We’ve all read about how we should eat more dark green, leafy vegetables, but why? What makes these particular vegetables so good and what benefits do they give to us?
Firstly, there are many vegetables that fit into this leafy and green category so even if you’re a picky eater there should be one or two that you’ll like. Some of the most popular ones are: kale, broccoli, spinach and cabbage.
These types of veggies are packed with vitamins and minerals and so, are vital for many functions within the body. Green, leafy veg are a great source of vitamin K which is an important component needed for blood clotting and therefore it is involved in the healing of wounds. Pantothenic acid (a type of B vitamin) is obtained from broccoli amongst other foods. Pantothenic acid is involved in releasing energy from the foods that we eat and fat metabolism – this is the breaking down of fats for use within the body.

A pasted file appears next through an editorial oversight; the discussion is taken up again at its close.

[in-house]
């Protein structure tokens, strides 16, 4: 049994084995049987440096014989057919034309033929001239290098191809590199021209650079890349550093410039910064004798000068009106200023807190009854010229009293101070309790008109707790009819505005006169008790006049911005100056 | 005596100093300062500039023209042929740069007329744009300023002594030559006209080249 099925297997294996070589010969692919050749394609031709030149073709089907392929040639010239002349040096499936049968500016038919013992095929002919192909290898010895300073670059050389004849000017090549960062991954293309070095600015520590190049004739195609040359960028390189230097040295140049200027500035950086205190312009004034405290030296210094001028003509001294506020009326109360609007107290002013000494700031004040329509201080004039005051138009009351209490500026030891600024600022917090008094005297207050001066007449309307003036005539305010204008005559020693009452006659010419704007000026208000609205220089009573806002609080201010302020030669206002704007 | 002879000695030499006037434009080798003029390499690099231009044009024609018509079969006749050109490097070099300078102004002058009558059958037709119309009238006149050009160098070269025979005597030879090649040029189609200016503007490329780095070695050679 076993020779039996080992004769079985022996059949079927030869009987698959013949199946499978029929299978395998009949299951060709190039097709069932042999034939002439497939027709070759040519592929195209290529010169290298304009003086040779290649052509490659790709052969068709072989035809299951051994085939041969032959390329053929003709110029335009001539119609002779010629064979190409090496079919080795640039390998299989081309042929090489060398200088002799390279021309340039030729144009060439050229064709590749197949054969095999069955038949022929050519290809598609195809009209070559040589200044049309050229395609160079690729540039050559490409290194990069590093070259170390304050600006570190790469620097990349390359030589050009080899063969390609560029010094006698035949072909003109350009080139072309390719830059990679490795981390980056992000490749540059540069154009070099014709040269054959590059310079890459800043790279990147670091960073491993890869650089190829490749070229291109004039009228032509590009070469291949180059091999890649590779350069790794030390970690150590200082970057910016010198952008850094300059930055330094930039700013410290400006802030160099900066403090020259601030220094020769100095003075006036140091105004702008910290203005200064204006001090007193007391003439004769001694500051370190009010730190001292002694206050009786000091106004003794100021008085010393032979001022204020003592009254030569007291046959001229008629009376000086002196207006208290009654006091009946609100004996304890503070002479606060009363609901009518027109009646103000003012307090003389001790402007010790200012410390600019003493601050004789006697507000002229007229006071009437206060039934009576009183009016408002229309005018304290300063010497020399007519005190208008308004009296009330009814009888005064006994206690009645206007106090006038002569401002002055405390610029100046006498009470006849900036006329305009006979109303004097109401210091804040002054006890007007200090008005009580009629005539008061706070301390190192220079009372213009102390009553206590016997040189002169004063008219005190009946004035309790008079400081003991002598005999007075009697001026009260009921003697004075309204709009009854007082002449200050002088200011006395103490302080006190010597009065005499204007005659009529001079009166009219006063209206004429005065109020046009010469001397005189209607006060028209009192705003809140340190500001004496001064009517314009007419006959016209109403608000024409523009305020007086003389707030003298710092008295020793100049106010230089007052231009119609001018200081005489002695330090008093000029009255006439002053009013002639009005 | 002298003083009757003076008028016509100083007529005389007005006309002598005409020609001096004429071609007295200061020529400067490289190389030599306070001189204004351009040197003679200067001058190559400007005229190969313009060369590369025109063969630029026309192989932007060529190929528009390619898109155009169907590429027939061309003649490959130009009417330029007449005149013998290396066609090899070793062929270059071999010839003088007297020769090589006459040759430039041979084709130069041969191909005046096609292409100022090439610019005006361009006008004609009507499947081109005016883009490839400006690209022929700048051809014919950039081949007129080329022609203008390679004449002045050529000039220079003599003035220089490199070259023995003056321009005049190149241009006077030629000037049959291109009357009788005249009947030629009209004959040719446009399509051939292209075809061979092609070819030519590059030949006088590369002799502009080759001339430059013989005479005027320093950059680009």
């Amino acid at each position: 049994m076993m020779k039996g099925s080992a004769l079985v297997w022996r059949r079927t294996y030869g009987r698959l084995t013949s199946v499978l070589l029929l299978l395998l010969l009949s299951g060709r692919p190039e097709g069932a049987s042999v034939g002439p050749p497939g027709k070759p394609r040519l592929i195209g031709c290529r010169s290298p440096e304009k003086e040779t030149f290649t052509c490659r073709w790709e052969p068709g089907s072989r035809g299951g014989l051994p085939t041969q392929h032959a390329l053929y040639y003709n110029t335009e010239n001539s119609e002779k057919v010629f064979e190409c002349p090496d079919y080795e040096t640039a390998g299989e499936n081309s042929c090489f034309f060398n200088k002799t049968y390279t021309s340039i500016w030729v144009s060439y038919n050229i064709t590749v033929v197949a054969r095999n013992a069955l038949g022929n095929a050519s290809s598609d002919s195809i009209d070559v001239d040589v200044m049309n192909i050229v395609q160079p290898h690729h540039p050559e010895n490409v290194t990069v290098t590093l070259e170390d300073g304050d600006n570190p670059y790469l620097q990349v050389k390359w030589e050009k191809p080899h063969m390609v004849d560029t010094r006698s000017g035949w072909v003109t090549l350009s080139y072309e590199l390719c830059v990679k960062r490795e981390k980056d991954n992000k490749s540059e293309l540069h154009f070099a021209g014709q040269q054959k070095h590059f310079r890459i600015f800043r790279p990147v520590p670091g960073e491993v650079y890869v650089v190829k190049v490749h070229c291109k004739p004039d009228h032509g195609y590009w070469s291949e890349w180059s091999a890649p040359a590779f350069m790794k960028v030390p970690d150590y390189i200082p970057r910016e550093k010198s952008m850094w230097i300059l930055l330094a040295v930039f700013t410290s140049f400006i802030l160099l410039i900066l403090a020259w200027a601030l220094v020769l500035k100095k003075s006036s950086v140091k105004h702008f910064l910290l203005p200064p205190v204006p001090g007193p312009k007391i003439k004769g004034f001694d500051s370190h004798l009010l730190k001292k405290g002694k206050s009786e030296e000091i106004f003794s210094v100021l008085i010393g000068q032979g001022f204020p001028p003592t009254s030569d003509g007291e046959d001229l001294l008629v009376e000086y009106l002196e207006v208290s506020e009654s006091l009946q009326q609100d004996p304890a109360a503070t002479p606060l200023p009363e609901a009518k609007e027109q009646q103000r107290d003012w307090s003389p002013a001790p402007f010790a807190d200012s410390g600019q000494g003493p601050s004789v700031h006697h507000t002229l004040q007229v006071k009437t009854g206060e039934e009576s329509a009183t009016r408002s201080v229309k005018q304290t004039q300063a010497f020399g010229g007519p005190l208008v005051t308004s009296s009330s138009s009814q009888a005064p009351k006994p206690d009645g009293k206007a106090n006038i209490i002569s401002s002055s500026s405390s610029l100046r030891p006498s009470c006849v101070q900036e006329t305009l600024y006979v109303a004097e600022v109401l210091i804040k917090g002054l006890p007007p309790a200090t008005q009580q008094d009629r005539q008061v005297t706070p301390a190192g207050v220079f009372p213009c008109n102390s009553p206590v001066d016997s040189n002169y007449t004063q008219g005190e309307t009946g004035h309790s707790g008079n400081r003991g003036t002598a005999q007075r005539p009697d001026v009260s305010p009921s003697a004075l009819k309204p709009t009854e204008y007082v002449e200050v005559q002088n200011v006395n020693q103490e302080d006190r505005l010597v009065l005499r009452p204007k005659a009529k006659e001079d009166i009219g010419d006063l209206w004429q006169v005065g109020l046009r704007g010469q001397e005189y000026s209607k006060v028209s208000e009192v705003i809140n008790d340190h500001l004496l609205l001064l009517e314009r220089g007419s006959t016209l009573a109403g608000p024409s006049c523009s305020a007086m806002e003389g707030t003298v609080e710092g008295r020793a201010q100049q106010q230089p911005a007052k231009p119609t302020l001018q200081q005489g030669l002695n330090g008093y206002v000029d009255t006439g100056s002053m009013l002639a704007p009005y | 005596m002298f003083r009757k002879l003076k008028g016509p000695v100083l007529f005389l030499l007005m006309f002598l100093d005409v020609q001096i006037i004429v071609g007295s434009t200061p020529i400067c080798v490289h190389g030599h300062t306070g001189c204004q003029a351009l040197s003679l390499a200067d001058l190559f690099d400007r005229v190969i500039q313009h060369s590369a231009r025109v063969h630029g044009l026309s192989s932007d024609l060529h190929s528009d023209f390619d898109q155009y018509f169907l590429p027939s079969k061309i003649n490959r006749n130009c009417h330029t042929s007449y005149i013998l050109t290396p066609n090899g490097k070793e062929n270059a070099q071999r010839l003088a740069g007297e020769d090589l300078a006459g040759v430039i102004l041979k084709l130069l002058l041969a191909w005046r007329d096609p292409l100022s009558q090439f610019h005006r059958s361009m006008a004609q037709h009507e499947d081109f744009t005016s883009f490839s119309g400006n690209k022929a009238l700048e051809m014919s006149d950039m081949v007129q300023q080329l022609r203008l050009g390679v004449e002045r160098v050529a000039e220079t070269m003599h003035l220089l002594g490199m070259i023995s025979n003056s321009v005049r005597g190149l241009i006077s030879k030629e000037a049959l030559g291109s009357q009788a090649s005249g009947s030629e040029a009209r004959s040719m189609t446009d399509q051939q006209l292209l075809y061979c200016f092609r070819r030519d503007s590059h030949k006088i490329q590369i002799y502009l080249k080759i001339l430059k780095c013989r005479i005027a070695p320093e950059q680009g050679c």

The green colour of these vegetables are from chlorophyll (which I mentioned in an earlier blog post). You probably remember learning about chlorophyll at school and its role in photosynthesis. But it also has benefits for our body such as its great antioxidant properties which protect against free radical damage. It’s crazy to think that even the substance that gives food its colour can be utilised by our body, clever huh?
I know that eating a bowl full of cabbage doesn’t sound like the most appetising meal but there are many ways to incorporate green veggies into your daily diet. It’s easy to add some lettuce to the sandwich that you’re making for work or to mix some spinach into pasta when its hot (spinach wilts really easily and it decreases in size dramatically when wilted, so much so that a handful of spinach will turn into almost nothing!). Adding dark green, leafy vegetables really is a quick and easy addition that you can make to a lot of your normal meals. Give it a go, it’s good for you!
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